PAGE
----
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IRS customer service this tax season may be the worst since 2001, report says

A woman walks out of an Internal Revenue Service office in New YorkA woman walks out of an Internal Revenue Service office in New York

Federal taxpayers can expect the worst customer services from the Internal Revenue Service in 14 years, according to a new report.

Budget cuts, reduced staffing and an increase in the number of tax returns will likely mean longer waits on the phone and slower processing of filings, Nina E. Olson, the national taxpayer advocate, said in a report Wednesday.

“Taxpayers who need help are not getting it, and tax compliance is likely to suffer over the longer term if these problems are not quickly and decisively addressed,” Olson wrote.

Her prediction is ominous sign for taxpayers, many of whom already have a low opinion of the IRS. Many filers rely on the IRS help lines to quickly handle questions, trouble shoot problems and smooth out what is almost universally considered a convoluted tax system.

The IRS job is huge. It handles 150 million tax returns by individuals and approximately 100 million phone calls per year.

In 2004, a high point in the agency’s customer service, staff answered 87% of taxpayer calls. Those that got through waited on hold for an average of 2.5 minutes.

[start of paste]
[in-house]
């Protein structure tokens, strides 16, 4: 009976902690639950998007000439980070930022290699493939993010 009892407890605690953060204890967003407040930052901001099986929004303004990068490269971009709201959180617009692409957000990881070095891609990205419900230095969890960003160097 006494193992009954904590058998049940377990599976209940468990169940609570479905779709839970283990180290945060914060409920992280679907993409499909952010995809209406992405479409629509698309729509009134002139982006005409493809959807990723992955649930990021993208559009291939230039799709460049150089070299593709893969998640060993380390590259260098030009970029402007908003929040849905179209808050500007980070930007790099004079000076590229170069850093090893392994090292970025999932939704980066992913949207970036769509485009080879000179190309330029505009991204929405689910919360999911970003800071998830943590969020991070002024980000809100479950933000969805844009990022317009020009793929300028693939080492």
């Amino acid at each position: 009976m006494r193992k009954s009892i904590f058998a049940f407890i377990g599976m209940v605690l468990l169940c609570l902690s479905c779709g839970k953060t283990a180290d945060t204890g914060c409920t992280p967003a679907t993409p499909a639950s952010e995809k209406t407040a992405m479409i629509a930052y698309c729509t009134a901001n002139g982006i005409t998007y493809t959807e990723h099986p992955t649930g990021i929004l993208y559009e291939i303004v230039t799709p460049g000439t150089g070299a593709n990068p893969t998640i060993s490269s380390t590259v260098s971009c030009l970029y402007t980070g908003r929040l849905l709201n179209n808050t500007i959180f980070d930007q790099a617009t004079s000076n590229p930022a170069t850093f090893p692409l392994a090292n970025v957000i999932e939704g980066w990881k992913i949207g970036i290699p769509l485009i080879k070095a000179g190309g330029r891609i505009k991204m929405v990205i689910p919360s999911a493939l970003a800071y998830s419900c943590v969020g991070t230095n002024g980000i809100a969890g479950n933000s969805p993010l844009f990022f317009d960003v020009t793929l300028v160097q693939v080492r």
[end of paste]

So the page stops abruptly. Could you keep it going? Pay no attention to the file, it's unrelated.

This time around, Olson expects a far more frustrating experience. Call response rates may be as low as 43%, with those who do get through on the phone needing to wait for as long as 30 minutes.

Olson, who is employed by the IRS, but represents the interests of taxpayers, cited a lack of staffing as a significant factor this year. Over the past few years, the IRS has reduced its workforce by 12,000 employees with more cuts slated for this year.

“The only way the IRS can assist the tens of millions of taxpayers seeking to speak with an IRS employee is to have enough employees to answer their calls,” Olson said. “The only way the IRS can timely process millions of taxpayer letters is to have enough employees to read the letters and act on them. And the only way the IRS can meet the needs of the millions of taxpayers who visit its walk-in sites is to have enough employees to staff them.”

She called for Congress to work with the IRS to ensure there’s a solution going forward. A big part of that is getting more workers back at the IRS and pumping up the budget.

“We need to recognize that the IRS and its employees play a vital role in the economic welfare of this country,” Olson said. “And we need to find a way to support the agency even as we hold it accountable for what is often a thankless task.”

She continued: “We do not think it is acceptable for the government to tell millions of taxpayers who seek help each year, in essence, ‘We’re sorry. You’re on your own.'”